1

I want to sort a string using indexes, but it's not working after 10th index, 10th/later indexes added after 1st index in the list after using Sort() method.

I have tried below code, but it's not working.

List<string> stringList = new List<string>();

foreach (ManagementObject disk in objectSearcher.Get() )
{
    stringList.Add(string.Format("{0, -15} {1,-35} {2, -20}",
                                disk.GetPropertyValue("Index"),
                                disk.GetPropertyValue("Model"),
                                diskSize));
}
stringList.Sort();

In the above scenario, the code is working fine for 0-9 indexes but for later indexes, this is not working as expected.

  • The list was already sorted after your while loop. So remove the 'sort' and your list will be sorted. – Jesse de Wit Jun 17 at 11:35
  • Can you show your desired result vs the actual result? – Sweeper Jun 17 at 11:37
  • I have updated the actual scenario, please look at once. – Vipin Jun 17 at 11:46
  • 1
    the better variant would be to have a datastructure (read: class) that you add to the list. and then when you need the string you call the (overloaded) ToString() method. – FalcoGer Jun 17 at 11:47
  • in case of more than 10 disks, Desired Index value: 1,2,3,4,5,6,7,8,9,10,11 Actual Index value: 1,10,11,2,3,4,5,6,7,8,9 – Vipin Jun 17 at 11:55
0

It's not working after 10th index.

That is because List().Sort invoke string's comparison function.In string comparison "0" is less than "1", "1" is less than "11" and "12" is less than "2" etc.So it is not working after 10.

You can definition a sample comparison function as below:

 public static int Compare(string a, string b)
        {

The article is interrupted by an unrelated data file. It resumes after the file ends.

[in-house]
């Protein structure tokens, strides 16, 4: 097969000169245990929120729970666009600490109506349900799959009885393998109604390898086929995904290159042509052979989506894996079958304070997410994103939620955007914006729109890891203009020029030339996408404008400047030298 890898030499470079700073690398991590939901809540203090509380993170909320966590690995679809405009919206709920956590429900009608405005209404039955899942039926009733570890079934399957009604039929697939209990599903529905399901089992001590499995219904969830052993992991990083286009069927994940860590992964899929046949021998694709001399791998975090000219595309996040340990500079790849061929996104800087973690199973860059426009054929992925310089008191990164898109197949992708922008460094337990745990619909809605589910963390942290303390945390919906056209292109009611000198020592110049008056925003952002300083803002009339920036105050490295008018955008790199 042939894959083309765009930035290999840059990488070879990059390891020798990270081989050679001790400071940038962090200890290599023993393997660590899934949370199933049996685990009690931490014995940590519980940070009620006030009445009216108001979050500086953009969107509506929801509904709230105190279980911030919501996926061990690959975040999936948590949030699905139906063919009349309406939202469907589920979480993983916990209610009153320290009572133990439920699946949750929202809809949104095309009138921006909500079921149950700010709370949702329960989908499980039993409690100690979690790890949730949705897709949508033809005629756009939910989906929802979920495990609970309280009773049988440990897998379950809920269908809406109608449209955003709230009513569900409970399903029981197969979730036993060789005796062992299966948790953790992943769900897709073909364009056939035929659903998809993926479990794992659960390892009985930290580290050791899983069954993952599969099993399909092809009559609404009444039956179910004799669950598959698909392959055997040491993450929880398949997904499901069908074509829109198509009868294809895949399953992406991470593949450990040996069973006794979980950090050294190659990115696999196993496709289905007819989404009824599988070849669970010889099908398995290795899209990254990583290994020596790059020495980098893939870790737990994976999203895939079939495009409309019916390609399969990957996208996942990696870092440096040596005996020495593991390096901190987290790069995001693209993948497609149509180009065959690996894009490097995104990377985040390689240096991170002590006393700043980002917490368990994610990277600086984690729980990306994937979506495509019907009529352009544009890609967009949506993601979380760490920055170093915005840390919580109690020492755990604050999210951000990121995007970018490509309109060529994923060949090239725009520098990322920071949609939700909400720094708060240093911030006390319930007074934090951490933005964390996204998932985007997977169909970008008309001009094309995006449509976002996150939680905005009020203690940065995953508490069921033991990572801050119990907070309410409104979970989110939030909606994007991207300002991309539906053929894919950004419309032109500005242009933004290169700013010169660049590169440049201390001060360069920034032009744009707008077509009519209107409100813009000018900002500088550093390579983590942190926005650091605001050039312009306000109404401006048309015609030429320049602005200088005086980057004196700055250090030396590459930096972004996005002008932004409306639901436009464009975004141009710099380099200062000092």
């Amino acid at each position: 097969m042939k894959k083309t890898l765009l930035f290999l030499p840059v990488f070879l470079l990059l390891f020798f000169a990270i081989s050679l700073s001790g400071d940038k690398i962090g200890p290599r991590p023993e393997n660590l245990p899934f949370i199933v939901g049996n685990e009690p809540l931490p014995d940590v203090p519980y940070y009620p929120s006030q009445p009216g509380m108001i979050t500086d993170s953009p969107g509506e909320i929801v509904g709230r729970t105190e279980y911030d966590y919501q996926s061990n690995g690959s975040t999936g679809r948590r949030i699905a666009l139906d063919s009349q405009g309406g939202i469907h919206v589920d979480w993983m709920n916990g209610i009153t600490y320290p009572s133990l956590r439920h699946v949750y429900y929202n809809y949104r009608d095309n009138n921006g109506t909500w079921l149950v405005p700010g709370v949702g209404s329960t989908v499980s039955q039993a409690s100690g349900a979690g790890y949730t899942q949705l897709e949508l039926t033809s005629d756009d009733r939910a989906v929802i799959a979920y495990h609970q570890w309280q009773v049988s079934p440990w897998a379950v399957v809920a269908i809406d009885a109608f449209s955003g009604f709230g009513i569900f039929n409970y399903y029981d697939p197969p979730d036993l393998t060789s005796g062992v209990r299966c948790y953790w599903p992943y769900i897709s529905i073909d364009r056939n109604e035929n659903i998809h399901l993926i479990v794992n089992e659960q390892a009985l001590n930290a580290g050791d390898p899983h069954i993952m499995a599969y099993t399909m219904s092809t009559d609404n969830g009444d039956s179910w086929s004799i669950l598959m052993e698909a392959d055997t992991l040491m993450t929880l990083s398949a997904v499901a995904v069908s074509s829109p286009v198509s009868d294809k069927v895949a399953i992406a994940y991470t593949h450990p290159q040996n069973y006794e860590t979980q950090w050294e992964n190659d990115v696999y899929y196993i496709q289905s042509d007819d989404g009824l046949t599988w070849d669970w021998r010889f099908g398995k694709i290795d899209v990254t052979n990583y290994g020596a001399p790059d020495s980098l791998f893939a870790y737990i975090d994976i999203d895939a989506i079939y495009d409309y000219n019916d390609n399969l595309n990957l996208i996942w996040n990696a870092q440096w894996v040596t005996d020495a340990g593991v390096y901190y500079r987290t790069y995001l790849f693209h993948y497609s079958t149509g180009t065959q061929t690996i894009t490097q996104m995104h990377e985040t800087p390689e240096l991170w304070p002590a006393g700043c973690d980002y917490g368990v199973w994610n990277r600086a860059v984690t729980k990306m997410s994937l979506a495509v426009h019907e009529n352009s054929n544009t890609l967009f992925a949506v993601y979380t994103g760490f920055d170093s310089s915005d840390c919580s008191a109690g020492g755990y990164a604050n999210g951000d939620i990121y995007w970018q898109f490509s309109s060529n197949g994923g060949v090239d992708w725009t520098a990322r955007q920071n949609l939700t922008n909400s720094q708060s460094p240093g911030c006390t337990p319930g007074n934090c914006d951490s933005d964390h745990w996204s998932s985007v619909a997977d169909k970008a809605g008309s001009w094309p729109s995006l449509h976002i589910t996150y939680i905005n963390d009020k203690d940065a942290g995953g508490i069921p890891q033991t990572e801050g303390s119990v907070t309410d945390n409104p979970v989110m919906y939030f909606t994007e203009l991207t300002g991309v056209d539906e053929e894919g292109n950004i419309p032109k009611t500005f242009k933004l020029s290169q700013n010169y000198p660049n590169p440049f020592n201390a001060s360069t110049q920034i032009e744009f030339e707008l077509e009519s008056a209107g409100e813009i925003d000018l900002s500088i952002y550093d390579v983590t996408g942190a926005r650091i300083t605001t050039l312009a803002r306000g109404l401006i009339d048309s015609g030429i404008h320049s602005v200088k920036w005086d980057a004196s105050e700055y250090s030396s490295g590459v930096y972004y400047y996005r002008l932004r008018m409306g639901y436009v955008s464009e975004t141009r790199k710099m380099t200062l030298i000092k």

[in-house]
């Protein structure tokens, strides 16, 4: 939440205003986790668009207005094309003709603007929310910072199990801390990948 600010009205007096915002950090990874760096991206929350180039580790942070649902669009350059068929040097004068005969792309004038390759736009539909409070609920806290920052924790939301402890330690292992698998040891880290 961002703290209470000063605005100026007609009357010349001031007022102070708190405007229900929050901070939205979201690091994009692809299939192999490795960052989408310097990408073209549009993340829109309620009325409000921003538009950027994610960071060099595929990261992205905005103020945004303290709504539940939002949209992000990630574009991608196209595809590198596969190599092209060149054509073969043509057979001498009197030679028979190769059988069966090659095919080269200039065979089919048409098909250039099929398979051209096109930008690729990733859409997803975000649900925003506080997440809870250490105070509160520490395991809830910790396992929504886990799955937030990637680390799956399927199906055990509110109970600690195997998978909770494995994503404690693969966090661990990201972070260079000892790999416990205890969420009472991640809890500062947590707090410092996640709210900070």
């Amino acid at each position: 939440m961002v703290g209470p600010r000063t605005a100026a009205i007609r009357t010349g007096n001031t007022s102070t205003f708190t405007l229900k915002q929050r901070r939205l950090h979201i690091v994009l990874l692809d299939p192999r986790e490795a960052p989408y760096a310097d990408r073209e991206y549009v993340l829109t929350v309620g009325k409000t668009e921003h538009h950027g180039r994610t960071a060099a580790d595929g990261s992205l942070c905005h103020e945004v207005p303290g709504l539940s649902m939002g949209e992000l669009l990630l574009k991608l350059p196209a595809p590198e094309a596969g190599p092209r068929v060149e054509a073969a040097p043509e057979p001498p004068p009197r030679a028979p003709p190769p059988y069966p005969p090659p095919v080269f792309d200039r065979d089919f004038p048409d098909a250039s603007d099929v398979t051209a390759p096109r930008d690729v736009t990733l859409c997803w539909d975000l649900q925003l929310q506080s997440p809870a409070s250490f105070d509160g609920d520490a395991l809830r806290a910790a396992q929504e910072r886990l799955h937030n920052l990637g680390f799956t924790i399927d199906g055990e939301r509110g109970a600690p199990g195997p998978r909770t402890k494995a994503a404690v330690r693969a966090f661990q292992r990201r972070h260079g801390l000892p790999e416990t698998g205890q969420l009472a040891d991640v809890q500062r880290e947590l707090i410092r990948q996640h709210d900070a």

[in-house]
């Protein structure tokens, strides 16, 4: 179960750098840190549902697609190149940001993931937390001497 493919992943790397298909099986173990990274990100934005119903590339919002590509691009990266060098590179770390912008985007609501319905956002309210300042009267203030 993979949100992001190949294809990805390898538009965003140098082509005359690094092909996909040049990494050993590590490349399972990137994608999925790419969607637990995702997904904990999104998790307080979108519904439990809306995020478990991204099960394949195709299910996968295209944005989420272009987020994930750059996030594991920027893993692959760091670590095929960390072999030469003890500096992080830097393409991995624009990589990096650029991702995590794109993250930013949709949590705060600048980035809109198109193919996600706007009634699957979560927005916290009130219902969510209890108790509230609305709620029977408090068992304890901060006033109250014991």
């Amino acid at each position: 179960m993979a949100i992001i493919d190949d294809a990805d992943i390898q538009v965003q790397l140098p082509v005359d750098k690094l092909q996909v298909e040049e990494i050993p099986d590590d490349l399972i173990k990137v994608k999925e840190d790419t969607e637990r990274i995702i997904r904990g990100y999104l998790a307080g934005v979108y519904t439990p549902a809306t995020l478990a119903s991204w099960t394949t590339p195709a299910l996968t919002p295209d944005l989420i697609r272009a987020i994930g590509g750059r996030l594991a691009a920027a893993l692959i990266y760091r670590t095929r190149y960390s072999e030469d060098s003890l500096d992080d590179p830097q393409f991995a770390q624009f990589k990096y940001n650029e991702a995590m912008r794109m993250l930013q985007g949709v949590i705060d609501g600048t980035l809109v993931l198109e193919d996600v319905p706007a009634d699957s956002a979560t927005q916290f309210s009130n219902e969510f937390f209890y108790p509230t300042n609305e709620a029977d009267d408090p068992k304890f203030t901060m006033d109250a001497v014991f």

return int.Parse(a.Substring(0, 15)).CompareTo(int.Parse(b.Substring(0, 15)));
        }

and then invoke it in sort method:

stringList.Sort(Compare);

The prerequisite is that your format is satisfied that its first 15 characters can convert to an integer.

8

Put your object into a class structure and work with that strong type as long as possible:

public class DiskInfo
{
    private int index = 0;
    private string model = String.Empty;
    private unsigned long size = 0;

    public int getIndex() { return index; }
    public string getModel() { return model; }
    public unsigned long getSize() { return size; }

    public DiskInfo(int index, string model, unsigned long size)
    {
        this.index = index;
        this.model = model;
        this.size = size;
    }

    public string ToString()
    {
        return string.Format("{0, -15} {1,-35} {2, -20}", index, model, size);
    }
}
// ...
List<DiskInfo> lst = new List<DiskInfo>();
foreach (ManagementObject disk in objectSearcher.Get() )
{
    lst.Add(new DiskInfo(
        disk.GetPropertyValue("Index"),
        disk.GetPropertyValue("Model"),
        diskSize
    ));
}

Adjust types as needed.
Then you can use simple linq to sort.

lst = lst.OrderBy(x => x.getIndex());

On top of that you get IDE support and compiler errors instead of trying to figure out why you get format exceptions, etc when mucking around with strings. If your input data is not of the correct data type, then cast it then and there.
For example, index gets passed as a string:

string strIdx = "15";
lst.Add(new DiskInfo(int.Parse(strIdx)), ...)
  • 2
    If the index is the default sort order, why not implement IComparable<T>? – l33t Jun 17 at 12:07
  • @l33t feel free to edit – FalcoGer Jun 17 at 12:09
  • you could also insert the new objects into a sortedlist – Ronald Korze Jun 17 at 12:11
  • Any reason why you're not using auto-properties here? – Jesse de Wit Jun 17 at 12:37
  • @JessedeWit I don't like them. Properties destroy encapsulation. But do as you please. – FalcoGer Jun 17 at 12:39